Bankruptcy & Other Ways Of Handling Debt

Are you struggling with debt that is completely out of hand? It might be a good time to compare bankruptcy to other methods of handling debt problems.

Many Downriver residents will be racking up their credit card bills as the holidays approach. There are many ways to handle debt, with bankruptcy being one of them. But we should look at how bankruptcy works as opposed to some other popular methods.

Bankruptcy vs. Debt Negotiation

Debt negotiation, or debt settlement, simply refers to negotiation with your creditors to convince them to accept a lower amount of money than you owe. The basic route many borrowers take is to stop making payments for months so the creditor begins to believe they won’t see full repayment. This gives the borrower leverage to make a lower offer and hope it’s accepted.

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Debt negotiation has several downsides when compared to bankruptcy. First, the debtor is not obligated in any way to accept a lower offer. They may simply say no and pursue other debt collection methods. Second, your credit score is significantly damaged in the lead-up to negotiation because you generally stop making regular payments. Third, the creditor may seek collections before you can save up enough to negotiate.

On the other hand, bankruptcy legally requires creditors to accept whatever funds the court deems appropriate for your circumstances. You don’t negotiate with each creditor individually, and you don’t have to wait until you save up money or until you have leverage.

Bankruptcy vs. Simply Walking Away From Debt

The simplest route some borrowers consider is simply ignoring their debts. Known as walking away, this approach is generally only applicable to unsecured debts like credit cards. Otherwise, your collateral will be taken away. Walking away generally relies on avoiding any serious collection measures until the statute of limitations on each debt runs out.

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Walking away from any debt is a dangerous choice. You have no legal protections and are likely to suffer collections efforts like garnishment of paychecks or bank accounts. You might also be harassed by creditors – possibly for years. Your credit history will stay bad for longer than most other ways to deal with debt. Bankruptcy stops collections efforts and ends the damage to your credit.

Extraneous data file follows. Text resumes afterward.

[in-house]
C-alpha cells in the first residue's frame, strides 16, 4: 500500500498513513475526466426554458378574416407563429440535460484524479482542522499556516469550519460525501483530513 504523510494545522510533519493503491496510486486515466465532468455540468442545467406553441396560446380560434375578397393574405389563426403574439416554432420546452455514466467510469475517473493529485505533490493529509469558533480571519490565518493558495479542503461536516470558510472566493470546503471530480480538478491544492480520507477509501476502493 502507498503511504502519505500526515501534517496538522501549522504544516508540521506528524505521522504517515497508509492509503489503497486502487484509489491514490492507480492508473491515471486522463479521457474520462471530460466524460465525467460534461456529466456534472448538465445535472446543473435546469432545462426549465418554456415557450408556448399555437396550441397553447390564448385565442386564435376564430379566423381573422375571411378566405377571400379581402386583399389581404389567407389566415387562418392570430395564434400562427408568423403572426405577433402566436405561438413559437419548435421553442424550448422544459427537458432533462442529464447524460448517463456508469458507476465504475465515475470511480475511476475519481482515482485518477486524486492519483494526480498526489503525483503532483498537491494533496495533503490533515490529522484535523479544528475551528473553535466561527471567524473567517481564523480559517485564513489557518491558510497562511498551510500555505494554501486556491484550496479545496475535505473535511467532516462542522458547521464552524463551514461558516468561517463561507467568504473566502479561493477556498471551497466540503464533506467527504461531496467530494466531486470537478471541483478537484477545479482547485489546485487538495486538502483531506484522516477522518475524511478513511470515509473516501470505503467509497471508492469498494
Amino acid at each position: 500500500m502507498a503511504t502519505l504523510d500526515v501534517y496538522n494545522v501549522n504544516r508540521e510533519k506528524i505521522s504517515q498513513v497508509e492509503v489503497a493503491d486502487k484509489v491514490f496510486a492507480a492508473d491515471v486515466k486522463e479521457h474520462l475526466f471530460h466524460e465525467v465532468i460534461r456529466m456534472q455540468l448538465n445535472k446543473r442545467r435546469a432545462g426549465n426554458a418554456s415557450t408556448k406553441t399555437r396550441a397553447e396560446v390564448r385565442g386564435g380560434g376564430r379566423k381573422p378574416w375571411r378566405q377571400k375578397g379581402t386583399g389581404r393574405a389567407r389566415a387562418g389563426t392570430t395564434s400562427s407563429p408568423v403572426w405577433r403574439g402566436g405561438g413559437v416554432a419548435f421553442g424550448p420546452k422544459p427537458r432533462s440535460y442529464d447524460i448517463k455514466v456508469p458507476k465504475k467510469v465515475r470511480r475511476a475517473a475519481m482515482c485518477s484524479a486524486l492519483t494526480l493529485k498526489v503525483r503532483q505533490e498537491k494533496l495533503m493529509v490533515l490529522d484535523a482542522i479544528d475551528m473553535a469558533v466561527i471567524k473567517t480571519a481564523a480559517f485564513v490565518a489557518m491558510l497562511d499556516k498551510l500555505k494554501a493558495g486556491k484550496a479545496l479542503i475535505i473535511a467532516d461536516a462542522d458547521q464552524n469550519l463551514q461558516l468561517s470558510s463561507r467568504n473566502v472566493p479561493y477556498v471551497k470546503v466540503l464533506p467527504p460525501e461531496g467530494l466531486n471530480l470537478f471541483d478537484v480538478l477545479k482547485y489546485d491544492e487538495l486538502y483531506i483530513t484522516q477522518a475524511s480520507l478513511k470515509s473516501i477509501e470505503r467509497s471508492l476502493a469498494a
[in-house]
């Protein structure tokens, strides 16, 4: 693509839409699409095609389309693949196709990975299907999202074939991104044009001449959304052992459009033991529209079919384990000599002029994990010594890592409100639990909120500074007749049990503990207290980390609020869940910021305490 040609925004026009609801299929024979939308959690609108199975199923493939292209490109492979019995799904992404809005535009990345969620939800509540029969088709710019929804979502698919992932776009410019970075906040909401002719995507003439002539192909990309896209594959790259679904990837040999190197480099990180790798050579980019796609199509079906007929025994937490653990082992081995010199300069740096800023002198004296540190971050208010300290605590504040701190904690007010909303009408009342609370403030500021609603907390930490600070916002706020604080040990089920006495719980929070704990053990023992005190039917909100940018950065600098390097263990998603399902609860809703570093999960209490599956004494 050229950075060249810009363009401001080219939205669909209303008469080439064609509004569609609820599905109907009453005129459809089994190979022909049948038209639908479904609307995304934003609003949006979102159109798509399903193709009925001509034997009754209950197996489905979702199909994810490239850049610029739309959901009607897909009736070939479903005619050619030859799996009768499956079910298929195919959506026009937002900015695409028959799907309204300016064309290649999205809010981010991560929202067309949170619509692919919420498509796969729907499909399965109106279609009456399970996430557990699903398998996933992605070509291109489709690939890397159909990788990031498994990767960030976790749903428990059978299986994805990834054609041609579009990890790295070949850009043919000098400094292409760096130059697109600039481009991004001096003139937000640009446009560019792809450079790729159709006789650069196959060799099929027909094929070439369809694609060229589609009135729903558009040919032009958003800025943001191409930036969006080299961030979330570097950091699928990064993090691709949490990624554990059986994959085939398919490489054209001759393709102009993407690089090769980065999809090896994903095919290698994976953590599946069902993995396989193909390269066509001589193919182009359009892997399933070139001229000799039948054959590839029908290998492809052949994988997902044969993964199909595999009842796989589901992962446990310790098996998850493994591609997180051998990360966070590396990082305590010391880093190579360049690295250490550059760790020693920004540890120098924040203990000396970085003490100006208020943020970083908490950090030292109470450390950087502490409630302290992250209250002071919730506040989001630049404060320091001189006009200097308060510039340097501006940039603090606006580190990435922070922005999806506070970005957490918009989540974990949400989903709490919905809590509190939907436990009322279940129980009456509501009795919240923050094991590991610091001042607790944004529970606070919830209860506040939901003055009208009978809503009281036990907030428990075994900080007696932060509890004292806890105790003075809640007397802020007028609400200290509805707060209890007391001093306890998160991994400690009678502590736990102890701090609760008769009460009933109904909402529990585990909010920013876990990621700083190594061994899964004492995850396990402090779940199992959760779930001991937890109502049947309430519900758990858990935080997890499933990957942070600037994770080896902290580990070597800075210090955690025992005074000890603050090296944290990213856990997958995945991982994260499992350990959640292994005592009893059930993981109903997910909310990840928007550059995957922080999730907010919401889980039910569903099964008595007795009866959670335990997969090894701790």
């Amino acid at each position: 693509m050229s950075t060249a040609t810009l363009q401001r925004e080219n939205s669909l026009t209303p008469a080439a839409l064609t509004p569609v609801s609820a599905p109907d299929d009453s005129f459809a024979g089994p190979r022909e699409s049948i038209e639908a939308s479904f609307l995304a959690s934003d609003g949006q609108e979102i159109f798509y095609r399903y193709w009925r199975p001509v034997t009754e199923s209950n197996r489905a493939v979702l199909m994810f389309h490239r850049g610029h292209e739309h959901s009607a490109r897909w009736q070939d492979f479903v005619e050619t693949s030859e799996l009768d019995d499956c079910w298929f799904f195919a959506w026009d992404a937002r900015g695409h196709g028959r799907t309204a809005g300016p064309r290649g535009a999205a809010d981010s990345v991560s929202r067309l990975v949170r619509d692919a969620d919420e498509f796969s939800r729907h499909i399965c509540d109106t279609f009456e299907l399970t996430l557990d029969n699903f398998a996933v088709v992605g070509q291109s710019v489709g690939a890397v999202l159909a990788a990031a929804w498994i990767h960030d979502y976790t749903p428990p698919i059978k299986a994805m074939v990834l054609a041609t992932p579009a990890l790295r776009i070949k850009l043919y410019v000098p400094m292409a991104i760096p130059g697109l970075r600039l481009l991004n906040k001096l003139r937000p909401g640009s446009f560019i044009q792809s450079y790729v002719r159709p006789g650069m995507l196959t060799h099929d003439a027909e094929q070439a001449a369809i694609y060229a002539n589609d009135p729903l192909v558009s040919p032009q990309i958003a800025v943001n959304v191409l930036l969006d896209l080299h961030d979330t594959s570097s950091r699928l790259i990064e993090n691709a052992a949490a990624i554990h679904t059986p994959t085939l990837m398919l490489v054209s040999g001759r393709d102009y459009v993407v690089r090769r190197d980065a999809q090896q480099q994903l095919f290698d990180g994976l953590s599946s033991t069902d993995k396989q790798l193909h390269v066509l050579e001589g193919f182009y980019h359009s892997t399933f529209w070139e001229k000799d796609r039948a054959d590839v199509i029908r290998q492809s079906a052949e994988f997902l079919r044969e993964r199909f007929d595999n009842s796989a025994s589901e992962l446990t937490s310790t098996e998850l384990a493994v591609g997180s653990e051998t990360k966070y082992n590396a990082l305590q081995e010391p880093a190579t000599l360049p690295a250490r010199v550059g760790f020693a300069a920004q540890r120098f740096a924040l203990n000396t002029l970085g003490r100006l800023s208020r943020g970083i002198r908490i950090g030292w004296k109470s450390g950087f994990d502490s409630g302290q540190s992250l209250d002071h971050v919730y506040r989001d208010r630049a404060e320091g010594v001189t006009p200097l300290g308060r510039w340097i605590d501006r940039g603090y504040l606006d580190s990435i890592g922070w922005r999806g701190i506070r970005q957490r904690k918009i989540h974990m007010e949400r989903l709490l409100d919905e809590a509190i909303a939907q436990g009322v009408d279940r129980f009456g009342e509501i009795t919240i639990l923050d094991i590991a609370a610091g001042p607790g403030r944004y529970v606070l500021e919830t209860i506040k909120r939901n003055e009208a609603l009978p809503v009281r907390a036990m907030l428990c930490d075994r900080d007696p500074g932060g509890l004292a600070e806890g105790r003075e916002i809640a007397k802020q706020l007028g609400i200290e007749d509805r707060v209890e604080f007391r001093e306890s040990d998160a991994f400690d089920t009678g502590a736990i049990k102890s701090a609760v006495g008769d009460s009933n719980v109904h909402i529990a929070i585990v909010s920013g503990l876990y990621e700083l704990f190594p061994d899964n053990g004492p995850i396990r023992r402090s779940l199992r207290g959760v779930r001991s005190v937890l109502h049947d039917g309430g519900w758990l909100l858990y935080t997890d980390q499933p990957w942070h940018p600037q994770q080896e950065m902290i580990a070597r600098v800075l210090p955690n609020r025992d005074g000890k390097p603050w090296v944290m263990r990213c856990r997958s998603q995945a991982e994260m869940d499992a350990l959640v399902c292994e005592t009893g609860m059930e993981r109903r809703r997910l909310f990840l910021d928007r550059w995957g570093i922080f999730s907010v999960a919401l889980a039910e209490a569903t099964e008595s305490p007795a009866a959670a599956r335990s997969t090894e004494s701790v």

Keep in mind that if any creditor does finally give up and write off the debts they cannot collect from you, this will often be taxable income you must report on your income taxes. Canceled debt can cause an unwelcome tax surprise even years after you thought the debt was gone. Debt discharged during bankruptcy is not taxable.

Bankruptcy vs. Debt Consolidation

Are you considering debt consolidation? This is a common choice for many, and it can be a workable solution for some. Debt consolidation involves taking out a new loan – often at a much lower rate – and using the proceeds to pay off the old loan. You may be able to stretch out the terms, simplify payment, and save on interest.

Debt consolidation can work in some situations, particularly if it makes the combined debt very manageable in the monthly budget. However, unlike bankruptcy, it doesn’t actually get rid of any debt. You still pay it all back and you’ve now extended your debt obligations for more years. In the meantime, anything could happen that may cause you to slip back into trouble.

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Chapter 7 bankruptcy, in contrast, can be completed in as little as three months and Chapter 13 bankruptcy is limited to three to five years. Whatever debts are not repaid through liquidation or a payment plan is discharged completely and will not need to be paid back.

Don’t get buried in the debt cycle this holiday season. Contact The Mitten Law Firm to discuss your options.